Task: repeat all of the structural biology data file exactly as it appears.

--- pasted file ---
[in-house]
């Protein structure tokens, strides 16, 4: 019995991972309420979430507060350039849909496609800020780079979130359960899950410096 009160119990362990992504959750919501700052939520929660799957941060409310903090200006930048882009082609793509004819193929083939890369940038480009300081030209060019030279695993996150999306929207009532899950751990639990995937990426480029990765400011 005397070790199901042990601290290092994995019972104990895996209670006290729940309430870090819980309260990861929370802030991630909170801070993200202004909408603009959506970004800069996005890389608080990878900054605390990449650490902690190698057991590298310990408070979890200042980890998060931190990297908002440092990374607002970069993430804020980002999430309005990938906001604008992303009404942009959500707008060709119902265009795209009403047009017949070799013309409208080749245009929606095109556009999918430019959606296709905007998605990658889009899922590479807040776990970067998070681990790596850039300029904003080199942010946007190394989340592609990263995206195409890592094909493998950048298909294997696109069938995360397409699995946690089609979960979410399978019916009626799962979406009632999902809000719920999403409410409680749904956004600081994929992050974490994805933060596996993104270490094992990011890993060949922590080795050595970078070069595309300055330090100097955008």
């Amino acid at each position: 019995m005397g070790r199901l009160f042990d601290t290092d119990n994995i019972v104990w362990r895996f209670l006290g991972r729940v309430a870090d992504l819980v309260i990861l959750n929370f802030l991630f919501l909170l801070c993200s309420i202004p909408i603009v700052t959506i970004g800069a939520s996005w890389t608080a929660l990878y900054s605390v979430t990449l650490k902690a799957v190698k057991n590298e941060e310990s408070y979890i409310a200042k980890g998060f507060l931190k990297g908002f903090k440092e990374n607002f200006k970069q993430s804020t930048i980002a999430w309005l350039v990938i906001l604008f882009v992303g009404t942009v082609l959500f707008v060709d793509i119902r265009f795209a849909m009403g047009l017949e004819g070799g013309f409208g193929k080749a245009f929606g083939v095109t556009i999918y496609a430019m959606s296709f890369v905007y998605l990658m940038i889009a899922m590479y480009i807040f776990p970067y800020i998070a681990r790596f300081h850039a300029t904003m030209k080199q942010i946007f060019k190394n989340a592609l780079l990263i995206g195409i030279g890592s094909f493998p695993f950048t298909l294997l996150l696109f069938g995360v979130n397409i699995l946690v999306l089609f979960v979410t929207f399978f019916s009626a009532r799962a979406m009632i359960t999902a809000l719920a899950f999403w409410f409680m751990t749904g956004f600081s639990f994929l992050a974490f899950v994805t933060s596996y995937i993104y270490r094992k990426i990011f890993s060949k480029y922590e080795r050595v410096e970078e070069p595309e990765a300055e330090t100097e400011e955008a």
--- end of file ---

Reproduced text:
[in-house]
């Protein structure tokens, strides 16, 4: 019995991972309420979430507060350039849909496609800020780079979130359960899950410096 009160119990362990992504959750919501700052939520929660799957941060409310903090200006930048882009082609793509004819193929083939890369940038480009300081030209060019030279695993996150999306929207009532899950751990639990995937990426480029990765400011 005397070790199901042990601290290092994995019972104990895996209670006290729940309430870090819980309260990861929370802030991630909170801070993200202004909408603009959506970004800069996005890389608080990878900054605390990449650490902690190698057991590298310990408070979890200042980890998060931190990297908002440092990374607002970069993430804020980002999430309005990938906001604008992303009404942009959500707008060709119902265009795209009403047009017949070799013309409208080749245009929606095109556009999918430019959606296709905007998605990658889009899922590479807040776990970067998070681990790596850039300029904003080199942010946007190394989340592609990263995206195409890592094909493998950048298909294997696109069938995360397409699995946690089609979960979410399978019916009626799962979406009632999902809000719920999403409410409680749904956004600081994929992050974490994805933060596996993104270490094992990011890993060949922590080795050595970078070069595309300055330090100097955008």
């Amino acid at each position: 019995m005397g070790r199901l009160f042990d601290t290092d119990n994995i019972v104990w362990r895996f209670l006290g991972r729940v309430a870090d992504l819980v309260i990861l959750n929370f802030l991630f919501l909170l801070c993200s309420i202004p909408i603009v700052t959506i970004g800069a939520s996005w890389t608080a929660l990878y900054s605390v979430t990449l650490k902690a799957v190698k057991n590298e941060e310990s408070y979890i409310a200042k980890g998060f507060l931190k990297g908002f903090k440092e990374n607002f200006k970069q993430s804020t930048i980002a999430w309005l350039v990938i906001l604008f882009v992303g009404t942009v082609l959500f707008v060709d793509i119902r265009f795209a849909m009403g047009l017949e004819g070799g013309f409208g193929k080749a245009f929606g083939v095109t556009i999918y496609a430019m959606s296709f890369v905007y998605l990658m940038i889009a899922m590479y480009i807040f776990p970067y800020i998070a681990r790596f300081h850039a300029t904003m030209k080199q942010i946007f060019k190394n989340a592609l780079l990263i995206g195409i030279g890592s094909f493998p695993f950048t298909l294997l996150l696109f069938g995360v979130n397409i699995l946690v999306l089609f979960v979410t929207f399978f019916s009626a009532r799962a979406m009632i359960t999902a809000l719920a899950f999403w409410f409680m751990t749904g956004f600081s639990f994929l992050a974490f899950v994805t933060s596996y995937i993104y270490r094992k990426i990011f890993s060949k480029y922590e080795r050595v410096e970078e070069p595309e990765a300055e330090t100097e400011e955008a």